Leighton stays perfect as Flyers take 2-0 lead to Montreal

(Getty)

The story of the 2010 NHL playoffs has been focused around a team and a goaltender. The team being the Philadelphia Flyers, which we all know the story. The player, well, that belongs to Flyers netminder Michael Leighton.

FACT: Last night’s game 2 3-0 shutout win for the Flyers was Leighton’s second consecutive playoff shutout. Becoming the first Flyers goalie since Bernie Parent to record back-to-back playoff shutouts since 1975, which happens to be the last time the Philly won a Stanley Cup.

FACT: Leighton’s stat line is surreal: A 0.87 GAA with a .969 save percentage after Game 2. His shutout streak stands at 165:50, that’s eight straight periods. Only Brian Boucher’s streak is longer in franchise history, at 184:45 from way back in 2000.

FACT: The Flyers have scored 13 straight goals since giving up the first three in Boston during Game 7 in which they scored four straight to win the series.

Leighton was the bona fide number one key to last night’s 3-0 victory. The first period was all Les Canadiens. The Habs put forth a barrage of shots during the first. Out of the 30 saves Leighton stopped, 16 came in the first and six of those 16 came from Montreal’s power-play.

“Michael Leighton saved our game in the first period,” coach Peter Laviolette said. “We gave up way too many scoring chances. We weren’t prepared physically or mentally. We got dominated.

“One guy stood on his head and we were able to chip one in on the power play on Danny’s [Briere] goal. You don’t want to roll those dice too many times.”

Leighton, 29, prepared himself mentally for Montreal to throw a lot of shots his way.

“I knew after last game they would throw a lot more pucks at the net,” Leighton said. “And drive the net a little harder. I think that period they definitely did that. They were throwing it from all angles and shooting at sticks. And I kinda expected that. It was a good first period for me. I felt good.”

Leighton has stopped 70 consecutive shots and has not allowed a goal since Bruins’ Milan Lucic scored 14:10 into the first period of Game 7.

Remember an article I posted last week about how this team could have destiny on its shoulders? Thanks to Tim Panaccio of CSNPhilly for these little tidbits. Kind of creepy:

“Magical 35s. Do you believe in destiny? It’s been 35 years since the Flyers won their last Stanley Cup. Leighton equals Parent’s mark of 35 years ago. Chris Pronger turned 35 this season. And the all-time “number” stat in all of hockey remains the Flyers’ 35-game unbeaten streak. Think this may be the year the Flyers win a third Stanley Cup?” (Panaccio)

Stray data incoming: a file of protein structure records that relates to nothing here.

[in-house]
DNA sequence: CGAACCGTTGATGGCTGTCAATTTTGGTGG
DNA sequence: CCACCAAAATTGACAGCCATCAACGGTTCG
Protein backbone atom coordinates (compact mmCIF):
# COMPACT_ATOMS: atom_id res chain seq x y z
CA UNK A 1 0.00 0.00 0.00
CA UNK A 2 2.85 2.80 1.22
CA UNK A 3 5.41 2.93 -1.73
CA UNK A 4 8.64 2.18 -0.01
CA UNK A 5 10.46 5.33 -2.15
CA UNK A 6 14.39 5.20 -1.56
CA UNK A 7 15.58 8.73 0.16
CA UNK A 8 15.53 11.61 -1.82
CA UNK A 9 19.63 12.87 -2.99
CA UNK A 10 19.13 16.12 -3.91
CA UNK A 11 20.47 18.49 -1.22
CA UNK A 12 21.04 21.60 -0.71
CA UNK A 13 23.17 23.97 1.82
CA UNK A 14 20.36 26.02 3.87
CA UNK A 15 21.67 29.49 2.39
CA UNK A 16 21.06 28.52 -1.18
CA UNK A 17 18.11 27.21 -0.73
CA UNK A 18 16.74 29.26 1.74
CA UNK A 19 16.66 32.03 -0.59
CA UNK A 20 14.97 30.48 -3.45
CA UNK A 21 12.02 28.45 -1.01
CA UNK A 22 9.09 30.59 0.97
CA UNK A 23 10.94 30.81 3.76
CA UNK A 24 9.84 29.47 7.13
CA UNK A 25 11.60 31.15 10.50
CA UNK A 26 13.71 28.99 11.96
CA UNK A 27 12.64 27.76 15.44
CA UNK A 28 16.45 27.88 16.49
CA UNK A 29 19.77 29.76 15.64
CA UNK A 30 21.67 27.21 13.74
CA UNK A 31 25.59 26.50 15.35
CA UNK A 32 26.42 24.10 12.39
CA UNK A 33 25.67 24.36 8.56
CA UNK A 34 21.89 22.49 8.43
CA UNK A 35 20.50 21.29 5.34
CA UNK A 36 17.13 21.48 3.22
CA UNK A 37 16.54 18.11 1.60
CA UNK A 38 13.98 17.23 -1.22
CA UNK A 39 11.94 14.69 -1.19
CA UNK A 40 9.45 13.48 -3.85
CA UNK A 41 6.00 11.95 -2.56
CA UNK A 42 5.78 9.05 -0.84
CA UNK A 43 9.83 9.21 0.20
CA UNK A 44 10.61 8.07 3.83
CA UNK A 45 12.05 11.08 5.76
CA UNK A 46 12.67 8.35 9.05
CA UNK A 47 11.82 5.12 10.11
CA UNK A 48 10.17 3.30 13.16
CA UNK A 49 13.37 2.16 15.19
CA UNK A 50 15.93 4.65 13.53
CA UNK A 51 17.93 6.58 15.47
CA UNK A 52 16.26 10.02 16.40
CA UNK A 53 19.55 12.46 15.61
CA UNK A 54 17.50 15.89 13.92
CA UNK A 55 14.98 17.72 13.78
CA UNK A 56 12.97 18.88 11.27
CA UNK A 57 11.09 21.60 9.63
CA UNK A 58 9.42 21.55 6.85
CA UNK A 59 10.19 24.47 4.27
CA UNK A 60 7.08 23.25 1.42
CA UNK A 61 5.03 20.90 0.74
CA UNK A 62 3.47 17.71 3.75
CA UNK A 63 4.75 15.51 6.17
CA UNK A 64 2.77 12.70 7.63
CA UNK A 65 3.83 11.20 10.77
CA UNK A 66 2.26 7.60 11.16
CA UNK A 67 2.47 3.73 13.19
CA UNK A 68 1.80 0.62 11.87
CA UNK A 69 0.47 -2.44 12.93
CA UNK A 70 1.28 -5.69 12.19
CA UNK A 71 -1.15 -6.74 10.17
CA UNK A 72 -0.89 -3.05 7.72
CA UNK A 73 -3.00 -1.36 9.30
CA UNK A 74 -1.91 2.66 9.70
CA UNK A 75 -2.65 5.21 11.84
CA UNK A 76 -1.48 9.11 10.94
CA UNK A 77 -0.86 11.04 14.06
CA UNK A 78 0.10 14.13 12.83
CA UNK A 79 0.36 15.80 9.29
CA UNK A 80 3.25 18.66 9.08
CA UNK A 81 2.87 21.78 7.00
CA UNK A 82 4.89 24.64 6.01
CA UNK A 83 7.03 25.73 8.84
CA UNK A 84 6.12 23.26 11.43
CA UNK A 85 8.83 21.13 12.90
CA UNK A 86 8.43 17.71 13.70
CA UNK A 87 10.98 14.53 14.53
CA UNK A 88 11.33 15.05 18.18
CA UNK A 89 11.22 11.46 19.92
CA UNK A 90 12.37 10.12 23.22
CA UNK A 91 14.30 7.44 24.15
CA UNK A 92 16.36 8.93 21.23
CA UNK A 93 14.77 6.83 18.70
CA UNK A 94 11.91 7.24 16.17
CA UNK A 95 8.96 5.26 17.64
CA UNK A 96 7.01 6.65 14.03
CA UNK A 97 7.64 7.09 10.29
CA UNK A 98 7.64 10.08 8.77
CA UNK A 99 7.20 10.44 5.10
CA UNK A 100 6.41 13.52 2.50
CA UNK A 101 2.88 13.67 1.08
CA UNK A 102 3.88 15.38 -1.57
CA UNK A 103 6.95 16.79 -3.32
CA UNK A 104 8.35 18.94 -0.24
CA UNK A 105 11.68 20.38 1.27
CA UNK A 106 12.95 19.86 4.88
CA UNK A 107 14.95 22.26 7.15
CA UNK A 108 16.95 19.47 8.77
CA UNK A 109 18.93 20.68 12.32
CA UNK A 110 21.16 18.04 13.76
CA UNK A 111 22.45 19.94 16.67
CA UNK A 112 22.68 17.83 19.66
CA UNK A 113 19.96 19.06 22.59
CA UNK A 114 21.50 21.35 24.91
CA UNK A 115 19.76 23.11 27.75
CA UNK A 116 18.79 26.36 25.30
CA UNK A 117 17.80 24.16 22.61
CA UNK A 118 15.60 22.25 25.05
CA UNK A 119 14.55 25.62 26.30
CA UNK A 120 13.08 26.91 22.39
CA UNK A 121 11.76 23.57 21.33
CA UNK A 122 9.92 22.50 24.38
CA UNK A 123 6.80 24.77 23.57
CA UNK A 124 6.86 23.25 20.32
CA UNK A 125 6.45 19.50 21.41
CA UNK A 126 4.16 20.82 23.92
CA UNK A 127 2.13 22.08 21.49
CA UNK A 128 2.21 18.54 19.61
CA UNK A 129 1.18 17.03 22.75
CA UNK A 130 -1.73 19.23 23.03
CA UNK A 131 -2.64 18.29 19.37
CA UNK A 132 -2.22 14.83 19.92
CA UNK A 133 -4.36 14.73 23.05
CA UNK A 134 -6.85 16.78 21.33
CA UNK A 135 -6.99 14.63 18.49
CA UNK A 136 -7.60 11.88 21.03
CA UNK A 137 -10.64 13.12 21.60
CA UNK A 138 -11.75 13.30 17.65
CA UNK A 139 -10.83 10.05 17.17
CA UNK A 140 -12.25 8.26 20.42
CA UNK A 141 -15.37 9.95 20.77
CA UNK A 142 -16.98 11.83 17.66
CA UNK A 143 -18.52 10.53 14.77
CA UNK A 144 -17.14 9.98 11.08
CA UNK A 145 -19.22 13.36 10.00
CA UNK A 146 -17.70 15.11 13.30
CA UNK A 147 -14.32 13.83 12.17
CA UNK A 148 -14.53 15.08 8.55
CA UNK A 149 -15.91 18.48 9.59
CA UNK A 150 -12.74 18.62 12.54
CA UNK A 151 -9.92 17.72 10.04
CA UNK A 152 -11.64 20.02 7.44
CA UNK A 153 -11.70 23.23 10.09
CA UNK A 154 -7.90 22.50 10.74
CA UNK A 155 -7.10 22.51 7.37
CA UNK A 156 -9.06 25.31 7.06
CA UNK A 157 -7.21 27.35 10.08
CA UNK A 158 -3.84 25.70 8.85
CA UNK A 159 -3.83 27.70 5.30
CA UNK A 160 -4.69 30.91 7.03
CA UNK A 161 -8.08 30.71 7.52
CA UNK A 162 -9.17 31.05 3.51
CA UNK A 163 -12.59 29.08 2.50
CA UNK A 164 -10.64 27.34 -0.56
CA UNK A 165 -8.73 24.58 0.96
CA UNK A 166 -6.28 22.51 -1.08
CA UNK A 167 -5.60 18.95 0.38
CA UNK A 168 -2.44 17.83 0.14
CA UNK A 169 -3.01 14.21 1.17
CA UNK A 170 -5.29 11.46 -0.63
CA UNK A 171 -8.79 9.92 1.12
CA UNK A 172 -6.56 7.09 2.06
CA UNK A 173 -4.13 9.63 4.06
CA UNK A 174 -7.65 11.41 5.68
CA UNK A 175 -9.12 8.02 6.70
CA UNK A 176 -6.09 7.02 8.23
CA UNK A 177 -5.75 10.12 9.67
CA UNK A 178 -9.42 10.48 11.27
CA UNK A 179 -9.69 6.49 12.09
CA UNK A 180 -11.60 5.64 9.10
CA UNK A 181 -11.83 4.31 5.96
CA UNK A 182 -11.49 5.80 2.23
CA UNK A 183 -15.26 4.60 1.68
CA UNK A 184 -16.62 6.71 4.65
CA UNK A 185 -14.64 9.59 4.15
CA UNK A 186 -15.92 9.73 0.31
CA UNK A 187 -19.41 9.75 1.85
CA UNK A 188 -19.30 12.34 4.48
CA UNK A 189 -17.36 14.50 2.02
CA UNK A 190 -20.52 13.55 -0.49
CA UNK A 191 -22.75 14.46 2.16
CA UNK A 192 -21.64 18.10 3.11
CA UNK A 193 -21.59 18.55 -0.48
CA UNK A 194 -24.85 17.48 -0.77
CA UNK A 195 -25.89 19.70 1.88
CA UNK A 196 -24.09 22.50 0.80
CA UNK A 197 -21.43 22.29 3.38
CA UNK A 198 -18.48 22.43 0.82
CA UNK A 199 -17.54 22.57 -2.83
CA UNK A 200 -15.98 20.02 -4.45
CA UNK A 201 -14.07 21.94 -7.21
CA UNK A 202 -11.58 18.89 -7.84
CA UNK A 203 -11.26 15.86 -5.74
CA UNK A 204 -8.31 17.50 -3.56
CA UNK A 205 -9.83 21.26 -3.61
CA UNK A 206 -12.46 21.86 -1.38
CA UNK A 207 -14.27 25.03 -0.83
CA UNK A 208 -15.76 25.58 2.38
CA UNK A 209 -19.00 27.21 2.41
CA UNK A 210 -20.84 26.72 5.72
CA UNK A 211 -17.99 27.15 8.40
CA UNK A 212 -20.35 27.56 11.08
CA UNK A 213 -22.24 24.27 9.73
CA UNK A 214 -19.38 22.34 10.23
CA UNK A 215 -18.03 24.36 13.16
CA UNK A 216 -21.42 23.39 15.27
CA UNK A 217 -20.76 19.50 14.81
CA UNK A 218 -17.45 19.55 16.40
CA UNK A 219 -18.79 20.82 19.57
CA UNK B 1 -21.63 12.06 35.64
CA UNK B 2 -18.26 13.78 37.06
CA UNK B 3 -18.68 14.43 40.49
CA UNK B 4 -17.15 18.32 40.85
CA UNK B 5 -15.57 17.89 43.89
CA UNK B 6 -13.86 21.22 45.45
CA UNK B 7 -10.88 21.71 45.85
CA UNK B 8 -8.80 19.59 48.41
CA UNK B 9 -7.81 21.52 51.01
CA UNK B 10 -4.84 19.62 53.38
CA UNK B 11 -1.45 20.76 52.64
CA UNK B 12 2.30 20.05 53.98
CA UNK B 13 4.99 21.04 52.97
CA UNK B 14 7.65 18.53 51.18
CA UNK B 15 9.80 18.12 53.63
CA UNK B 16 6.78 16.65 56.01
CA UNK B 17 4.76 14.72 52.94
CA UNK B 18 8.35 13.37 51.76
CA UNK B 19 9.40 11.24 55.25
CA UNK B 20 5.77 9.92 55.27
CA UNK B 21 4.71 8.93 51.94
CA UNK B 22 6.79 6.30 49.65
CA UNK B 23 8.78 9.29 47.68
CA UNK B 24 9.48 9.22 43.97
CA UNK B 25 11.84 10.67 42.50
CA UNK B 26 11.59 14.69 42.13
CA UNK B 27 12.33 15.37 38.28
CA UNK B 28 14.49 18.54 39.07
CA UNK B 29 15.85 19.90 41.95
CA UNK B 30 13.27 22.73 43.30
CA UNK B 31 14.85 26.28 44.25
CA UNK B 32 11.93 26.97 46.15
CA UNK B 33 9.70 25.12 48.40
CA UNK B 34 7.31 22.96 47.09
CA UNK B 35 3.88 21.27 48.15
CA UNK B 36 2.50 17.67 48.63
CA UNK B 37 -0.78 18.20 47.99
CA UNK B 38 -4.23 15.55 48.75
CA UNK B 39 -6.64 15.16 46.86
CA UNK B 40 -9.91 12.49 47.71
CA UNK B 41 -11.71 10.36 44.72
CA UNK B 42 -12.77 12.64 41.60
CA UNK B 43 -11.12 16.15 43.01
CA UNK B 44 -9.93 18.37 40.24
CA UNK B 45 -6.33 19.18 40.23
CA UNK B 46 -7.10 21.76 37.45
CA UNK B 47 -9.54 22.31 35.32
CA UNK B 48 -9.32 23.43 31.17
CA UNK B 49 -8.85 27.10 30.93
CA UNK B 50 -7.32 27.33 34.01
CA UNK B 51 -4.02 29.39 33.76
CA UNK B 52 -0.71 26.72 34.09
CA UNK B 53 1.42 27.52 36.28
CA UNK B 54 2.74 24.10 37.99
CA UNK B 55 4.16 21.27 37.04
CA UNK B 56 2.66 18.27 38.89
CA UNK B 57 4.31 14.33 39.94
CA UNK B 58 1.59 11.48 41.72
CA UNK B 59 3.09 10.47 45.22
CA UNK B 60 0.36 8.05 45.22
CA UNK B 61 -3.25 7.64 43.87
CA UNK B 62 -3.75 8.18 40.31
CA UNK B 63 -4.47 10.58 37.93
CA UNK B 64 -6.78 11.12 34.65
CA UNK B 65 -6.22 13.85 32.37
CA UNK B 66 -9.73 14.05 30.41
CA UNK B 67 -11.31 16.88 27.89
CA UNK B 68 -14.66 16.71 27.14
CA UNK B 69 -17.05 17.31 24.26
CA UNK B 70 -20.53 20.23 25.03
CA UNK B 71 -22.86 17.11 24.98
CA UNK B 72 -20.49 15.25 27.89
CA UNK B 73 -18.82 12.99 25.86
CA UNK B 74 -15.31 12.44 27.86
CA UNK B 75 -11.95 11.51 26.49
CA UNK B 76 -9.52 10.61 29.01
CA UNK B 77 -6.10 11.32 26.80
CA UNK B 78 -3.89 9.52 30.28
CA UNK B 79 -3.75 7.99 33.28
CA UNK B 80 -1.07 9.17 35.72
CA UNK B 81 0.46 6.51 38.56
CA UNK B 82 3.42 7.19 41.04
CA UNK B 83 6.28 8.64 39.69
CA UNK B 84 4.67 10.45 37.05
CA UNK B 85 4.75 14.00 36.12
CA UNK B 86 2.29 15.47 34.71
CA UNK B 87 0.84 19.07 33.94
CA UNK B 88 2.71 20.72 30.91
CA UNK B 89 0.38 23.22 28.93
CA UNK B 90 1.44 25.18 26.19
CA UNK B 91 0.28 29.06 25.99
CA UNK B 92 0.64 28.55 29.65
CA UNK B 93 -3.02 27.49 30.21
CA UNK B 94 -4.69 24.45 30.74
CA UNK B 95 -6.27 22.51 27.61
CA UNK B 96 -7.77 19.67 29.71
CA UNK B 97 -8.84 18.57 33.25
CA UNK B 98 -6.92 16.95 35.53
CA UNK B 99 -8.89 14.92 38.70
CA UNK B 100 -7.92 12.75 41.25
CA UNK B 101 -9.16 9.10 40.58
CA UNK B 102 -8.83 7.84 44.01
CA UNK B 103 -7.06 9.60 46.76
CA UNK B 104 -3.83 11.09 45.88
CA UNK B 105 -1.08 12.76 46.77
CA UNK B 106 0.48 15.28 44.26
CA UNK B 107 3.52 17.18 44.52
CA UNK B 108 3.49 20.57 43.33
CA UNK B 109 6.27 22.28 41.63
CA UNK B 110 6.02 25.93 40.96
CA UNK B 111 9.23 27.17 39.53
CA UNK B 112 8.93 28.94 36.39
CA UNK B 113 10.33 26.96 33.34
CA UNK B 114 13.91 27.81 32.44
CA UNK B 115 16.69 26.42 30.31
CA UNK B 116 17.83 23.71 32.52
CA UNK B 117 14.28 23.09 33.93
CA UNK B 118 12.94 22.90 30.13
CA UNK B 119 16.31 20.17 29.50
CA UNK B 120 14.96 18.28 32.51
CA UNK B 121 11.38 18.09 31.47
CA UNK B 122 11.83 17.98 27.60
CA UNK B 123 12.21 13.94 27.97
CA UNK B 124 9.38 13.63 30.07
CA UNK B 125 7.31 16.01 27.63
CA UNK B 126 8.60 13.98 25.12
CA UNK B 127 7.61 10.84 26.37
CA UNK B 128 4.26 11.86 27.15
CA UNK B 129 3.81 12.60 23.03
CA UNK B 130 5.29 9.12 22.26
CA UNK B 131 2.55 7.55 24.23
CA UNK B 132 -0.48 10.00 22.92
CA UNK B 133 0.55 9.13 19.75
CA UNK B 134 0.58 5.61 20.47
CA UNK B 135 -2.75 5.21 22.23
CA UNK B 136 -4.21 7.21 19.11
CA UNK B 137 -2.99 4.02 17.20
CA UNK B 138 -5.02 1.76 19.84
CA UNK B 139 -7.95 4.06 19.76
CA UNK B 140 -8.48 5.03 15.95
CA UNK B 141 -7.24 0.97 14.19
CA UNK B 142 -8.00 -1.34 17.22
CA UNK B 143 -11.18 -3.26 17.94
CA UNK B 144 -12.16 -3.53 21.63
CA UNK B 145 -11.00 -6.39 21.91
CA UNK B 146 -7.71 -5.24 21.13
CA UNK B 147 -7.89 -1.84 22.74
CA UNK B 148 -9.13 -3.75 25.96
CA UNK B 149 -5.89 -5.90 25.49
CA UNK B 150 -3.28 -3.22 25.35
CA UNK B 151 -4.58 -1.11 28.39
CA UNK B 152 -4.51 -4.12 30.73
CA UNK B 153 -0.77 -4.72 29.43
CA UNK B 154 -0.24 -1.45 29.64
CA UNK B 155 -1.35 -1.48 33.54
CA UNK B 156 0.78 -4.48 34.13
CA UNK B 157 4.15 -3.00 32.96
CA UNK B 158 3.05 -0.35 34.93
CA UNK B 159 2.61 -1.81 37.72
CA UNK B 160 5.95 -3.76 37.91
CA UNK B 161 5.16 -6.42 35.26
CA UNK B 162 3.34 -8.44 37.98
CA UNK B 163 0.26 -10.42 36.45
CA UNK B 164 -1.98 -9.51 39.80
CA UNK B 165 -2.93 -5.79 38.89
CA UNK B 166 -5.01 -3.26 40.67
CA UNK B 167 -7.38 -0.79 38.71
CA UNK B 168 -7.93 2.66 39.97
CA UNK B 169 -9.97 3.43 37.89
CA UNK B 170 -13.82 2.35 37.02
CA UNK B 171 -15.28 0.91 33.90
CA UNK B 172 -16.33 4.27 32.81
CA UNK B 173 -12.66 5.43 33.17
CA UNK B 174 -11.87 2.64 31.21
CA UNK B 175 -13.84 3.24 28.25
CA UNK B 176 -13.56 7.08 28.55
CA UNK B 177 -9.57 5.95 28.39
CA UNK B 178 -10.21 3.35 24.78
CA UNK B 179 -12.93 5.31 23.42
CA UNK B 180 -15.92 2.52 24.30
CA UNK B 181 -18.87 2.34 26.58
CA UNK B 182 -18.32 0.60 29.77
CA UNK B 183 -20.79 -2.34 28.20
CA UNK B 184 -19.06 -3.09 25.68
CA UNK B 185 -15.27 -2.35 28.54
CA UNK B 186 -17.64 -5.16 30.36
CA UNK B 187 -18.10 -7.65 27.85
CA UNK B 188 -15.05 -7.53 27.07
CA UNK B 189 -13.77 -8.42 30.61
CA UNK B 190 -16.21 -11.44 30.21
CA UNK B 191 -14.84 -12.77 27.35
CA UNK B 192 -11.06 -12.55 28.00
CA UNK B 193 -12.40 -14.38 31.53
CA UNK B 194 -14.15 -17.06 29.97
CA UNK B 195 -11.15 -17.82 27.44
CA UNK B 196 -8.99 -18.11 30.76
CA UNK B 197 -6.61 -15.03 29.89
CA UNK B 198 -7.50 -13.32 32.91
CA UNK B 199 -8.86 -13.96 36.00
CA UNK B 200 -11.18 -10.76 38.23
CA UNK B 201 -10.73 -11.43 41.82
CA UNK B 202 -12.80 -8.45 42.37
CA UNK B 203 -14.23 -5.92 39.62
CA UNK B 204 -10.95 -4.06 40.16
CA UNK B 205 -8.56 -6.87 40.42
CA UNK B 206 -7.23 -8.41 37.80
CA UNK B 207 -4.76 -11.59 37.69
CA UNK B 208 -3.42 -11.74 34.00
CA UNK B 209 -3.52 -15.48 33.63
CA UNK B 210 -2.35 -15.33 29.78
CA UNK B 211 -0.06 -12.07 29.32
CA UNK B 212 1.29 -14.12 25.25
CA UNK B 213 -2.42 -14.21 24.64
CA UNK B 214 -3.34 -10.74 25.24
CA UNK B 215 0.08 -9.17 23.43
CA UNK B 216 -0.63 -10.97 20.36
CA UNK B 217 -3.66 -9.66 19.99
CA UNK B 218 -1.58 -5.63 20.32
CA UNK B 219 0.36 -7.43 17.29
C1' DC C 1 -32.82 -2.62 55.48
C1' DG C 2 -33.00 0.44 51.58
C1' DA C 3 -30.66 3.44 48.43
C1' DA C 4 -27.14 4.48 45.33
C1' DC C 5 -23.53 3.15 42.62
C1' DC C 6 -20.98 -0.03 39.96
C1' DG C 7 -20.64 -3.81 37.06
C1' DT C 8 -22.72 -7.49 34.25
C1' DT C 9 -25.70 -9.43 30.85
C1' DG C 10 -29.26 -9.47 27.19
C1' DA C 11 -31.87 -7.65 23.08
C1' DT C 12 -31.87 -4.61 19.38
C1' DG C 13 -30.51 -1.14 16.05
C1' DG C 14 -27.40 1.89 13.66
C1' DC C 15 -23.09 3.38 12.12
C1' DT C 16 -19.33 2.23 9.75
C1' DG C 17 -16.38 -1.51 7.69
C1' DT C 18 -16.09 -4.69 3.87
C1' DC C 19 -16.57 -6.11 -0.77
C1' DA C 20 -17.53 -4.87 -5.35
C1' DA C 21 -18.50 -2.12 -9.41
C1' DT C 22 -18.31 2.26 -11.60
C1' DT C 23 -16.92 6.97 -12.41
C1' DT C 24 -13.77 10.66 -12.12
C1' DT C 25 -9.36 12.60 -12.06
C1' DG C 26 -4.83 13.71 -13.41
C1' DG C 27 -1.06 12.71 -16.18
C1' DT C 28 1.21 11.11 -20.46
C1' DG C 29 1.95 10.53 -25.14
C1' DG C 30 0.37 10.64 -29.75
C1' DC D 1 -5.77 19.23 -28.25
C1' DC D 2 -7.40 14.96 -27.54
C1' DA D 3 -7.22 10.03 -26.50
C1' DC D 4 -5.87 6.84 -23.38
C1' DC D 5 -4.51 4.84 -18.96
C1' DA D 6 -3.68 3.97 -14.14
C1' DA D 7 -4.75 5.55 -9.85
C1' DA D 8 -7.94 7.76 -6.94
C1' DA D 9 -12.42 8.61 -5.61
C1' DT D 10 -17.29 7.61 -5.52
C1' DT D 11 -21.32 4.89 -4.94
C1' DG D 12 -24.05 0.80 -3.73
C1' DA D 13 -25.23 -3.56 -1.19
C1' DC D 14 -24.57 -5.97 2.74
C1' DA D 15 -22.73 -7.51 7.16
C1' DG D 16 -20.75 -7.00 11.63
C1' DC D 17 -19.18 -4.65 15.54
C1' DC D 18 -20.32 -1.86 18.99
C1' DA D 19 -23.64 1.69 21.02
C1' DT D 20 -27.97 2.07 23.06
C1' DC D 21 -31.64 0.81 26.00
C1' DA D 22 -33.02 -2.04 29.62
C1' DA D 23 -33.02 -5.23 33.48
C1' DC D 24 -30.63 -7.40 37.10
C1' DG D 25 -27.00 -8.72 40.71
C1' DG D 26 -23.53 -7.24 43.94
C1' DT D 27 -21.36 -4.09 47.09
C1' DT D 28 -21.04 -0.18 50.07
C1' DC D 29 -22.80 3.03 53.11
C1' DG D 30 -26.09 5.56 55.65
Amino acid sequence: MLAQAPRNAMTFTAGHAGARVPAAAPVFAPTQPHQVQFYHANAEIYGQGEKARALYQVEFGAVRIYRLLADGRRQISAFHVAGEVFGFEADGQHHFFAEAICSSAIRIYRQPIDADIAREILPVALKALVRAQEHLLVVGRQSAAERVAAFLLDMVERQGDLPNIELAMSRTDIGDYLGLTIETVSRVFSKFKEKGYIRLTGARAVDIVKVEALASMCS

The Flyers had help from the usual suspects. Both Simon Gagne and Mr. May Briere netted goals. For Gagne, it was sixth goal in as many games. Briere continues his scoring tear, he now has nine goals in this postseason and is tied with Mike Richards for the team lead with 18 points.

Ville Leino, who had a pretty forgettable first period, scored his third goal of the playoffs at 10:24 in the final frame. Leino now has 11 points(3G, 8A) in 10 playoff games.

Flyers fans should be thanking their lucky stars when they see Leino on the ice. Remember, GM Paul Holmgren traded oft-injured Ole-Christian Tollefsen to Detroit to snag Leino. Boy, the Red Wings must be kicking themselves every time Leino hits the ice. 

As noted earlier, the Flyers have scored 13 straight goals since game 7 in Boston, the most since the Anaheim Ducks scored 13 straight in 2006.

For the Flyers, as poor as they looked in the first period, Briere believes this team hasn’t yet played at the top of their level.

“The thing that I like is the fact that we all feel like we haven’t played our best games yet, and we still have a lot to prove,” added Briere. 

“So I think that’s a positive that we still have more in the tank. You know, we want to prove that it’s winning on – we’ve been winning, but it’s not just a fluke.”

If that’s the case, the next time the Flyers return to Philadelphia very well could be a meeting at the Skate Zone in Voorhees to prepare for a Stanley Cup final matchup.

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